How can we stem rape culture if we don’t treat molestation as a serious offence?
A year after the savage Delhi gang rape, I still fear going out in the dark alone or taking an auto after work from one of the busiest roads in Connaught Place. Yes, nothing has changed… Subuhi Parvez writes.Updated: Jan 02, 2014 16:33 IST
A year after the savage Delhi gang rape, I still fear going out in the dark alone or taking an auto after work from one of the busiest roads in Connaught Place. Yes, nothing has changed…
Last winter, a month before the tragedy I experienced my own horror.
I was walking back home with my elder sister from a mall barely one kilometer away from where we stay. It was around 9pm and it wasn't the first time that I was out at that hour.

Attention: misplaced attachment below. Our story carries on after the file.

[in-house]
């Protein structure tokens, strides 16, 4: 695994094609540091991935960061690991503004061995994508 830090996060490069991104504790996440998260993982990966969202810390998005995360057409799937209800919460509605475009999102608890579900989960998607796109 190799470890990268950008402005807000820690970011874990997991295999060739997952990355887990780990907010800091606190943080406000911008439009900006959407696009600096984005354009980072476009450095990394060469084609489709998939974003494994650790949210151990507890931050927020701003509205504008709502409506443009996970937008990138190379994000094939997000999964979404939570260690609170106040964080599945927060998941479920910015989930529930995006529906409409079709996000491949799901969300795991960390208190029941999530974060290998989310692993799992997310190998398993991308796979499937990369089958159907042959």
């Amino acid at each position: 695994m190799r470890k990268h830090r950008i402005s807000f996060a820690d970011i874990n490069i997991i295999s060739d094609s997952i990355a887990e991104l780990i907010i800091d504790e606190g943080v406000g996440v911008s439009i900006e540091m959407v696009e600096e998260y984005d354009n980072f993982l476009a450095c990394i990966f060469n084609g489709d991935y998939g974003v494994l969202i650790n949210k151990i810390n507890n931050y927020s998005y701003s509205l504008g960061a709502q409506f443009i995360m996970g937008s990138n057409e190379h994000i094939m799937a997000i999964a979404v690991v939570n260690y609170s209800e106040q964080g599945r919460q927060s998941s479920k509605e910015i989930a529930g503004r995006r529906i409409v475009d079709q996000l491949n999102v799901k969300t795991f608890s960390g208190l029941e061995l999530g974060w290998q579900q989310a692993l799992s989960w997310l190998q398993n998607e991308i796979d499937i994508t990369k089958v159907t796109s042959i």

We were clutching styrofoam cups filled with hot chocolate and discussing food, when suddenly I felt a hand seize me from behind, squash me and ride away into the night on a motor bike. When he turned to see my reaction I noticed he was wearing a black helmet.
And what was my reaction? Nothing at first.
It was all so quick, so sudden, it took a while to sink in. And when it did I was, to my own surprise now, extremely embarrassed and conscious that others on the road may have witnessed the shameful sight.
A little ahead, close to the auto stand, there was a policeman. I walked up to him and reported the incident and urged him to try and look for my assaulter (I gave him the particulars of his bike), who seemed to live close by. “Uncle, if he can get away with something like this today he will try worse things tomorrow," I pleaded.
Instead of going after the offender, he reassured me, "Beta, galti se hogaya hoga." After a long and futile debate I gave up.
How can we stem this culture of rape, if we don’t treat molestation like a serious offence?
First Published: Jan 02, 2014 16:28 IST